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Fear of public reaction

Updated on September 8, 2014

Don't judge me...

Growing up I always kept a journal…but back then, I did not share what I wrote with anyone. I didn’t dare…after all, what would people think of me and of my family? I didn’t want people to feel sorry for me, or judge me. I wrote because I didn’t have to justify my feelings or explain why I felt the way I felt, or thought the way I thought, or believed what I believed. I didn’t have to vie for anyone’s attention or wonder if I was heard or misunderstood. I didn’t have to worry about being politically correct, or if something I wrote, would offend someone. I just wrote my feelings…sometimes…fearing someone might read my journal, I tore the pages out. When I began keeping a journal on my computer, instead of tearing the pages out, I would delete them.

Subsequently, I began blogging, posting, and sharing, my writing, publicly. I began openly writing and sharing my thoughts, feelings, and experiences. No longer were my journals being ‘edited’-they were out there, for anyone and everyone, to read. I don'

t tear out the pages, or delete my feelings. I don’t write with the expectation or fe

ar that my thoughts and or feelings may be

misread, or misconstrued.

I write because I am prone to emotional turmoil and mental turbulence. My journal acts as a bridge of sorts, and it spans the gap between my former self to my future self. It's a 'living' monument to the fluidity of my life.

I write because I feel better when I do. I don’t write seeking advice or sympathy, I write because the more I write about whatever it is, that I am feeling or thinking, the more I am able to distance myself from the painful memories of my past. It is almost as though, what I have been through, may be going through, experienced, felt, endured, overcome, or withstood, has happened, or is, happening, to someone else. I write about the positive aspects, insight, and perspective, I gain or have gained, as a result of, what I have been through or gone through. Keeping a journal allows me to prioritize, and focus on the positive aspects of my life, rather than the negative. This does not mean I don’t write about the negative events, circumstances, or experiences. I am tirelessly, constantly, striving, and trying, to not allow or permit, the negative, to diminish or overshadow the positive. I have no desire to burn any bridges, least of all, the bridge that I am on, or anyone else is on, for that matter. I am simply trying to bridge the gap between my former self and my future self, which is unduly exacting in its convictions. My journal acts as a bridge, between where I once was, as opposed to, where I am now.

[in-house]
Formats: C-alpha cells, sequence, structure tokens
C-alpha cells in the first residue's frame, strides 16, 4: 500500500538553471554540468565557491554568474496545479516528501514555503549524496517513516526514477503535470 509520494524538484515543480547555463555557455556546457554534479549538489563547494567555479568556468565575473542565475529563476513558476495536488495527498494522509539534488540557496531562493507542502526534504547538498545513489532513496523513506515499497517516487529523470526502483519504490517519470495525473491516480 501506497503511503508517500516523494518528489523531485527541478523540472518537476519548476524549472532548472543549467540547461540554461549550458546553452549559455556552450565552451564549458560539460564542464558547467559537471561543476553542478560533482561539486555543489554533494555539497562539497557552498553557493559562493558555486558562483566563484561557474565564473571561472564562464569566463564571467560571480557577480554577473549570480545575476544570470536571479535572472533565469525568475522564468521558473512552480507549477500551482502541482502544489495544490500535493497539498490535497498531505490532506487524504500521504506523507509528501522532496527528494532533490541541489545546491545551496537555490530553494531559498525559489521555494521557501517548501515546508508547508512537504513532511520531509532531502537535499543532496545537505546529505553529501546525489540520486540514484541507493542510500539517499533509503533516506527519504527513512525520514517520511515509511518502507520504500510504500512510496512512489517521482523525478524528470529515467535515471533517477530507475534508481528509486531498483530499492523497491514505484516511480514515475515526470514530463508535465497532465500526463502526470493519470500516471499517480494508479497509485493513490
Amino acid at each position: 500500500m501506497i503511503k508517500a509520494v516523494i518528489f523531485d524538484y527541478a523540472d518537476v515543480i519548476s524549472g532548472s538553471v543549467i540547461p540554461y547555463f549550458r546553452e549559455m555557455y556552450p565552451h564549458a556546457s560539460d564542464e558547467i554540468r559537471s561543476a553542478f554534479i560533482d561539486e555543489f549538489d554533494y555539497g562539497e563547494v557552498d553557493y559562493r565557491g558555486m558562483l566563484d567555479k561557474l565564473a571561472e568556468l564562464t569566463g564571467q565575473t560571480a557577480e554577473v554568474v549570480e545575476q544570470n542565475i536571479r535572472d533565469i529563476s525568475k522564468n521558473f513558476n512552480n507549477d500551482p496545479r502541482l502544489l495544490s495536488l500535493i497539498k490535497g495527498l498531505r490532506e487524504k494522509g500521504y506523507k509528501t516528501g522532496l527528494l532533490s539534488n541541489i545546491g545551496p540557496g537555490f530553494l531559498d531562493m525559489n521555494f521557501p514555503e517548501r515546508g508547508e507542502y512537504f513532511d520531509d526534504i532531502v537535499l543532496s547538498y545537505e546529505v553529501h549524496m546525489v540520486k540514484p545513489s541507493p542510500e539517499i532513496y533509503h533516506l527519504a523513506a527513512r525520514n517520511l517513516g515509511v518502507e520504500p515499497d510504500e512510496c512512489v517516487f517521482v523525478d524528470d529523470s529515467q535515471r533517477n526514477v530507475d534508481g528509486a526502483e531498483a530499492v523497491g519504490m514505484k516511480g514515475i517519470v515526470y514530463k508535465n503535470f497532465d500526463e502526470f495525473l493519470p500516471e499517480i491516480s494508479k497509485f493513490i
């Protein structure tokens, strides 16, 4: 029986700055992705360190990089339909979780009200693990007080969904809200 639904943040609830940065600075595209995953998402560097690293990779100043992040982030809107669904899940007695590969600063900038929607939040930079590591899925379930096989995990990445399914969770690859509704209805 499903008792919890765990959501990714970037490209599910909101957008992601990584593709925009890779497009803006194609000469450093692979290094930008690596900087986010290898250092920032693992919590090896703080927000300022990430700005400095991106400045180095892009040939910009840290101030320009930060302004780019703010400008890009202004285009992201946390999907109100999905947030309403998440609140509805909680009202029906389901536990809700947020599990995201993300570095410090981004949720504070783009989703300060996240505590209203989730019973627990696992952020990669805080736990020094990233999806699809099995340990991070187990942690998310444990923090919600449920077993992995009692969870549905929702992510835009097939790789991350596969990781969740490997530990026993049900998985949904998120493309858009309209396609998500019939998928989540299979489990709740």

I write, because when I talk about my past or something I have experienced or went through people often feel I am doing so because I want them to feel sorry for me, agree with me, commend me, or sympathize with me. I write because I feel compelled to, I write because I feel better after I ‘vent’-the only difference now is, that I share it publicly. Whatever my mood or feeling, whatever I feel or may be feeling, whatever I am experiencing, have experienced, gone through, been through or endured…I write about it. I am not dwelling or feeling sorry for myself, I don’t believe I have the corner market on grief, nor am I deluded enough to believe I am the only person in this world to have experienced a few ‘setbacks.’ Everyone has been through something…we all have a 'story' to tell. The only difference really, as I see it, is that I do so, openly.

Growing up, I guarded and ‘edited’ my journals and kept them hidden from prying eyes. I feared being judged, ridiculed, and or belittled, for my views, opinions, outlook, and feelings. I never wanted, nor do I want to, offend or harm anyone. Keeping a journal, writing, and documenting my feelings, is deeply personal. I will not apologize for my feelings-anymore than I would want, ask, or expect, someone/anyone, to apologize for theirs. There are many that may not see things as I do, feel as I feel, not everyone sees fit to share what he or she is feeling, feels, or felt, publicly ot privately. After all, no two people are the same, and no single experience, is or will the same for everyone. Fear of rejection or being judged is and can be damaging and detrimental, to ones psyche-it can impede or obstruct the bridge upon which we stand, that leads us from our former selves to our future selves.

Tearing out pages of my journal and deleting files, can't, won't, and doesnt, erase what has happened or may be happening, anymore than writing about it solves or resolves anything-I only know I feel better after I write. Of course, not everyone is, or will be, comfortable with the idea of keeping a journal, let alone sharing it publicly. Sometimes, some things, not everything, needs to be, nor should it be, shared. The truth is, the fact of the matter is, not everyone is comfortable taking a dump in public..


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    • raquelpier profile image

      Raquel L Pierson 5 years ago from Lancaster Ca

      Thanks so much Leaderofmany...for the read and the compliment! I agree-writing is good for the soul. Unfortunately, in my family writing is like therapy-it serves no purpose. Thankfully I no longer allow that to deter me-I write about my therapy too! :)

    • Leaderofmany profile image

      Leaderofmany 5 years ago from Back Home in Indiana

      Writing is good for the soul, I write to empty my head of the evils at times that have lurked there for years. Good hub.